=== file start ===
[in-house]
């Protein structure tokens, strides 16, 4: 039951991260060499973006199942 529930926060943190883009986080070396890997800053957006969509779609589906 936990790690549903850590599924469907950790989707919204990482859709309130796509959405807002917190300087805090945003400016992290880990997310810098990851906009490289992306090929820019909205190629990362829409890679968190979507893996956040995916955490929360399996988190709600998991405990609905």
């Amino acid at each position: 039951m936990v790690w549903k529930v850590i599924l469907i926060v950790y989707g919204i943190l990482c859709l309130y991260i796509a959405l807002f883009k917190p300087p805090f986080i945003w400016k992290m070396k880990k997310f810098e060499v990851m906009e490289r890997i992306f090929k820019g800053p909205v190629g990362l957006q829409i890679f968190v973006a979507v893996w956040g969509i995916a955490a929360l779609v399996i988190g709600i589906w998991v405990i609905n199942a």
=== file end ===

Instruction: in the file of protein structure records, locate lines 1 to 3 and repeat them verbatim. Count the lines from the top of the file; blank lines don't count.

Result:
[in-house]
């Protein structure tokens, strides 16, 4: 039951991260060499973006199942 529930926060943190883009986080070396890997800053957006969509779609589906 936990790690549903850590599924469907950790989707919204990482859709309130796509959405807002917190300087805090945003400016992290880990997310810098990851906009490289992306090929820019909205190629990362829409890679968190979507893996956040995916955490929360399996988190709600998991405990609905």
């Amino acid at each position: 039951m936990v790690w549903k529930v850590i599924l469907i926060v950790y989707g919204i943190l990482c859709l309130y991260i796509a959405l807002f883009k917190p300087p805090f986080i945003w400016k992290m070396k880990k997310f810098e060499v990851m906009e490289r890997i992306f090929k820019g800053p909205v190629g990362l957006q829409i890679f968190v973006a979507v893996w956040g969509i995916a955490a929360l779609v399996i988190g709600i589906w998991v405990i609905n199942a």